Global Strike Promotion

By Gabe Starosta / May 29, 2014 at 1:30 PM

The Air Force’s most senior nuclear billet may be getting a promotion, bringing Air Force Global Strike Command in line with all of the service’s other major commands.

Since its inception in 2009, AFGSC has notably been the only command-level organization in the Air Force led by a three-star general rather than a four-star. Service officials have acknowledged that the lower rank becomes relevant when multiple major commands are competing for resources, and the Air Force today announced steps to level that playing field.

According to a service news release, Secretary Deborah Lee James will recommend that the billet of AFGSC commander, now filled by Lt. Gen. Stephen Wilson, be bumped up to a four-star job to be filled by a full general. The change requires congressional approval.

The release also states that the nuclear policy position on the Air Staff -- the role of assistant chief of staff of the Air Force for strategic deterrence and nuclear integration -- should be increased from a two-star billet to a three-star position. Similarly, that will increase the authority and seniority of the position to more closely fit with the Air Staff’s manpower, strategic planning, intelligence, operations and logistics leadership structures.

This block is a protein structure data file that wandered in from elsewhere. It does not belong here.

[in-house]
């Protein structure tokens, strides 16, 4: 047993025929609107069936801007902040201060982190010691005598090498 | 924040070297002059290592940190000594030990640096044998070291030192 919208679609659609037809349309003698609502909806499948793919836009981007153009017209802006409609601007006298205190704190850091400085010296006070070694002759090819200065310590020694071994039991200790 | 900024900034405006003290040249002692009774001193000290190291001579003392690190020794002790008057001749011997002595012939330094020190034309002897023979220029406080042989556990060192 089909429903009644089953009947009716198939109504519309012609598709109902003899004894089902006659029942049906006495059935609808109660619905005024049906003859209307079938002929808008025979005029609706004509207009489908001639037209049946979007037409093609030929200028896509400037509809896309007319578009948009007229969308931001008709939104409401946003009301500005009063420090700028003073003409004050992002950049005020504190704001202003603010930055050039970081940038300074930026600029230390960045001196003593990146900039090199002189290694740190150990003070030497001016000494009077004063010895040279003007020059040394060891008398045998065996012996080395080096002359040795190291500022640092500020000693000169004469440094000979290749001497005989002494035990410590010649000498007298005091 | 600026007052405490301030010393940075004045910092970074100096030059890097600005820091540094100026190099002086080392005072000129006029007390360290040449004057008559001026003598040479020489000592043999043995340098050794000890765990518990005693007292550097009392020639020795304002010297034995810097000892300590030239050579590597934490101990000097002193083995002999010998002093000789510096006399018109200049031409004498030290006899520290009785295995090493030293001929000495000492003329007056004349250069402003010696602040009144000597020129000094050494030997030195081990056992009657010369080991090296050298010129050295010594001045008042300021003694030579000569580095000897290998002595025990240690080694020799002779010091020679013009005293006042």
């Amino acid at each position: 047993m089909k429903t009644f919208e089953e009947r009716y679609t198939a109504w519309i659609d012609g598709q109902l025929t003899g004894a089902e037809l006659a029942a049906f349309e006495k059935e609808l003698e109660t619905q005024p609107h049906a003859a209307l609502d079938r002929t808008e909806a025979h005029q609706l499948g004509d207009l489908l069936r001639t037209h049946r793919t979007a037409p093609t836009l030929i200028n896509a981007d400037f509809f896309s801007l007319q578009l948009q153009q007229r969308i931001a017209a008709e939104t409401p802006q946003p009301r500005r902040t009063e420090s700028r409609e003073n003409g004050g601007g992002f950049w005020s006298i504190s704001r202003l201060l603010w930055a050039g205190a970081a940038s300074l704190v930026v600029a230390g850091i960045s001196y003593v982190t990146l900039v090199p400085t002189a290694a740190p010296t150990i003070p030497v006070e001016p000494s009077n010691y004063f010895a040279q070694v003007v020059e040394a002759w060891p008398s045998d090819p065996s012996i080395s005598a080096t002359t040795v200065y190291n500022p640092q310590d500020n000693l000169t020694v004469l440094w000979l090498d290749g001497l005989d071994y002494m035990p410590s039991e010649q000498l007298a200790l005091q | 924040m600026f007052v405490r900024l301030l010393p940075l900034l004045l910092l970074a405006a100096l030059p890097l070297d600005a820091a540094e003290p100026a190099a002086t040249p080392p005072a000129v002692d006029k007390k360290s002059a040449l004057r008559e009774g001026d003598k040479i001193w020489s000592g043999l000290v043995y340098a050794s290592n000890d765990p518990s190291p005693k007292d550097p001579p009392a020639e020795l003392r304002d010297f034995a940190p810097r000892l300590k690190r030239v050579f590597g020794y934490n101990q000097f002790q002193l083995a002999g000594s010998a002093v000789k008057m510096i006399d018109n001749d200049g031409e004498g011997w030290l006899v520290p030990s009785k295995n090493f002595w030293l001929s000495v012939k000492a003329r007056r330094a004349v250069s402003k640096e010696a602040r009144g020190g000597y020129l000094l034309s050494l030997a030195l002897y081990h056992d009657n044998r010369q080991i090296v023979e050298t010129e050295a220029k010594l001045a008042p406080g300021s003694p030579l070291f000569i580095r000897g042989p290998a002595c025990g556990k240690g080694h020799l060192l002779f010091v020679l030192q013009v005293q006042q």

The changes may help the Air Force ensure that its officers are selected for high-level leadership positions across the Pentagon -- for example, on the Joint Staff or at U.S. Strategic Command, which is currently led by a Navy admiral. Lt. Gen. James Kowalski, the former commander of AFGSC who served for close to three years as a three-star general surrounded by four-star officers, is now the deputy at STRATCOM.

These moves in the nuclear community are part of a package of responses to several lapses in nuclear missile wing performance over the last 18 months, most prominently a cheating scandal that led to the resignation of several midlevel officers. To try to improve morale and communication at the Minuteman III missile squadrons, the release states that the Air Force will add more junior officers, majors in particular, to those units to bridge the gap between commanding officers -- usually lieutenant colonels -- and the lieutenants or captains who generally perform the missile alert mission.